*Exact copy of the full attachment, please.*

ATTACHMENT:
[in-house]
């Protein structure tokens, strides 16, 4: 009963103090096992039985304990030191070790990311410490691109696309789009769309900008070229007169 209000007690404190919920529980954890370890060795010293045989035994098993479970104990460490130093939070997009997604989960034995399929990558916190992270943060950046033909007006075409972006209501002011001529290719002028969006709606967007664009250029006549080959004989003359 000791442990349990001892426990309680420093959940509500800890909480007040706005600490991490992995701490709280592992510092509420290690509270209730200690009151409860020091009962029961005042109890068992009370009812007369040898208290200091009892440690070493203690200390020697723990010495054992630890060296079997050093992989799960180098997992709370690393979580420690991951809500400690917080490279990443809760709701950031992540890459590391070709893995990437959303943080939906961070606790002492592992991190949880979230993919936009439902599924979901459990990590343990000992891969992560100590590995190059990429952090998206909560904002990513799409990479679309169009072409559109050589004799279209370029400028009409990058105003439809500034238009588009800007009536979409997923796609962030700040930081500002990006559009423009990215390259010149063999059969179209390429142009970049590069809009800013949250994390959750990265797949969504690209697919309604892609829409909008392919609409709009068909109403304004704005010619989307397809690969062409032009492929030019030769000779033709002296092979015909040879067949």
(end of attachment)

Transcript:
[in-house]
């Protein structure tokens, strides 16, 4: 009963103090096992039985304990030191070790990311410490691109696309789009769309900008070229007169 209000007690404190919920529980954890370890060795010293045989035994098993479970104990460490130093939070997009997604989960034995399929990558916190992270943060950046033909007006075409972006209501002011001529290719002028969006709606967007664009250029006549080959004989003359 000791442990349990001892426990309680420093959940509500800890909480007040706005600490991490992995701490709280592992510092509420290690509270209730200690009151409860020091009962029961005042109890068992009370009812007369040898208290200091009892440690070493203690200390020697723990010495054992630890060296079997050093992989799960180098997992709370690393979580420690991951809500400690917080490279990443809760709701950031992540890459590391070709893995990437959303943080939906961070606790002492592992991190949880979230993919936009439902599924979901459990990590343990000992891969992560100590590995190059990429952090998206909560904002990513799409990479679309169009072409559109050589004799279209370029400028009409990058105003439809500034238009588009800007009536979409997923796609962030700040930081500002990006559009423009990215390259010149063999059969179209390429142009970049590069809009800013949250994390959750990265797949969504690209697919309604892609829409909008392919609409709009068909109403304004704005010619989307397809690969062409032009492929030019030769000779033709002296092979015909040879067949």